Poway and the power of Chabad

At a time when so many Jews feel under siege, how is it that Chabad emissaries worldwide are so visibly Jewish and yet so fearless?

Rabbi Yisroel Goldstein lost his right index finger in the synagogue shooting on April 27, 2018, at Chabad of Poway in Southern California. Source: Twitter.
Rabbi Yisroel Goldstein lost his right index finger in the synagogue shooting on April 27, 2018, at Chabad of Poway in Southern California. Source: Twitter.
DAVID SUISSA Editor-in-Chief Tribe Media/Jewish Journal (Israeli American Council)
David Suissa
David Suissa is editor-in-chief and publisher of Tribe Media Corp and Jewish Journal. He can be reached at davids@jewishjournal.com.

With anti-Semitism on the rise, the deadly shooting Saturday morning at the synagogue in Poway, Calif., had a tragic familiarity. Here we go, again: Six months ago, we had Pittsburgh, and now it’s Poway. What’s next?

It’s even worse in Europe, and especially in France, where the cliché “you can walk the streets as long as you don’t wear a yarmulke” is now well-established.

But every time I hear that warning, a question puzzles me: What about Chabad? They don’t just wear yarmulkes; they wear complete Chassidic garb that screams Jewish, and they’re certainly not afraid to walk the streets of the 100 or so countries in which they practice the art of Jewish outreach. Doesn’t that blatant visibility make them choice targets for Jew-haters everywhere?

One would think.

Here you have thousands of obviously Jewish emissaries operating in sometimes dangerous neighborhoods around the world, and, somehow, the haters seem to leave them alone. What gives? Of course, it’s not as if Chabad has been immune from the poison of terrorism—let’s not forget the horrible attack in Mumbai, India, in November 2008 or the recent assault in Kenya.

But relative to its visibility, attacks on Chabad are remarkably rare. How does one explain that? At a time when so many Jews feel under siege, how do you explain Chabad emissaries being so visibly Jewish and yet so fearless?

In other words, is there something about the “Chabad way” that perhaps disarms aggression?

“The way we combat anti-Semitism is by being happy and proud of who we are and what we represent,” my friend Rabbi Chaim Cunin of Chabad in California told me after the Poway shooting.

Many of us have experienced what Cunin is referring to—the joyful, positive vibe that seems wired into every Chabad rabbi and rebbitzen. As Rabbi Shmuel Hertzfeld of Washington, D.C., posted on Facebook: “I don’t believe that there is a Jew alive that hasn’t been impacted in some way by the powerful spiritual energy of Chabad … [They have] an infinite love for all Jews and indeed for all humans.”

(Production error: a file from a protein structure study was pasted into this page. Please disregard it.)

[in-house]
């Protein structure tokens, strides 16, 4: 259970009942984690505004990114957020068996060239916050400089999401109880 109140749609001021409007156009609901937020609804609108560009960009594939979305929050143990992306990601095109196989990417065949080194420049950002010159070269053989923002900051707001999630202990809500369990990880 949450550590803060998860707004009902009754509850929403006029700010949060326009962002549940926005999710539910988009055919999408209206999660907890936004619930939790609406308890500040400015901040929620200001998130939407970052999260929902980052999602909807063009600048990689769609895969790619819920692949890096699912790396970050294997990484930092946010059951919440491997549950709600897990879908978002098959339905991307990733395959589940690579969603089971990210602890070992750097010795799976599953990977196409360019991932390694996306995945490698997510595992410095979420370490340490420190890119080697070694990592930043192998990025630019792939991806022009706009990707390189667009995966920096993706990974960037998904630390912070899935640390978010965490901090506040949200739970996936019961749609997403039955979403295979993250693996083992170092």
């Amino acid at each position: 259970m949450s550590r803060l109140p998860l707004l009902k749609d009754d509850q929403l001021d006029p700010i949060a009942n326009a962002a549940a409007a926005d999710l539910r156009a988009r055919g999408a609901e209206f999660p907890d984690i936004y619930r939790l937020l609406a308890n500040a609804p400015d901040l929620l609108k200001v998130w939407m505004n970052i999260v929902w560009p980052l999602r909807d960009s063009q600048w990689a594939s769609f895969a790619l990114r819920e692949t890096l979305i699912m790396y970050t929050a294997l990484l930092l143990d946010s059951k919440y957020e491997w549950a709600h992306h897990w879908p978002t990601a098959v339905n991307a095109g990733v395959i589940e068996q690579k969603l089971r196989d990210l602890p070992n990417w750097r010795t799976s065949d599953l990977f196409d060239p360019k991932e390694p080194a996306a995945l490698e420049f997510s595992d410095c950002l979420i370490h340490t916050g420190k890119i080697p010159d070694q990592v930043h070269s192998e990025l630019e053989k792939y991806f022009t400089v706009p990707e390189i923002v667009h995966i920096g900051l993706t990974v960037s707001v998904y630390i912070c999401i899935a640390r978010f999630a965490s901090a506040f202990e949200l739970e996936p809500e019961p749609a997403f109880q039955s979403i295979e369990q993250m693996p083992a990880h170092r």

This positive energy means you’ll rarely see a Chabad group get angry and lead demonstrations. They leave that important work to others; their specialty is love.

It is certainly the specialty of Rabbi Yisroel Goldstein, who was wounded in the Poway attack and witnessed the killing of synagogue member Lori Gilbert-Kaye.

While paramedics were eager to take him to the hospital after the killer had left the premises and people were still in shock, the rabbi, with the stump of his blown-off finger bleeding profusely, willed himself to get up and speak words of peace, defiance and unity. He wouldn’t allow the forces of darkness to get the last word in his own synagogue.

A day later, with the glare of media cameras on him, he repeated his message that “we need to battle darkness with light.”

It’s noteworthy that when Goldstein confronted the killer, he couldn’t see his eyes. All he saw was darkness.

“Here is a young man with a rifle, pointing right at me,” he said. “And I look at him. He has sunglasses on. I couldn’t see his eyes. I couldn’t see his soul. I froze.”

Who knows what might have happened if Goldstein had been able to see the killer’s eyes? The Chabad way is to believe in miracles.

While so many of us were fuming with outrage at the evil of Jew-haters and making plans to combat that evil, Goldstein was telling the world that “a little bit of light pushes away a lot of darkness.”

In fact, he called for more than a little: “A lot of light will push away a lot more. And the Rebbe [the late Lubavitcher Rebbe, Rabbi Menachem Mendel Schneerson] would say we all need to teach everyone, we need to do random acts of kindness, we need to tilt the scale. There’s so much darkness now in the world, but you and I have the ability to change.”

Goldstein doesn’t rely solely on kindness and miracles. He’s savvy enough to institute security training at his synagogue and take other precautionary measures, as all Jewish spaces must do.

But that’s only his starting point. His journey is to spread the light of goodness and kindness through Torah.

At this moment, thousands of emissaries like Goldstein are walking the streets of the planet looking for Jews who may need a Shabbat meal in Nepal, a mezuzah in Denmark, a kosher kitchen in Costa Rica or a Jewish kindergarten in Bakersfield.

Who knows, maybe it really is disarming to see people who are so joyful, loving and giving—and who are utterly unafraid to look so proudly Jewish.

This column first appeared in the Jewish Journal.

The opinions and facts presented in this article are those of the author, and neither JNS nor its partners assume any responsibility for them.
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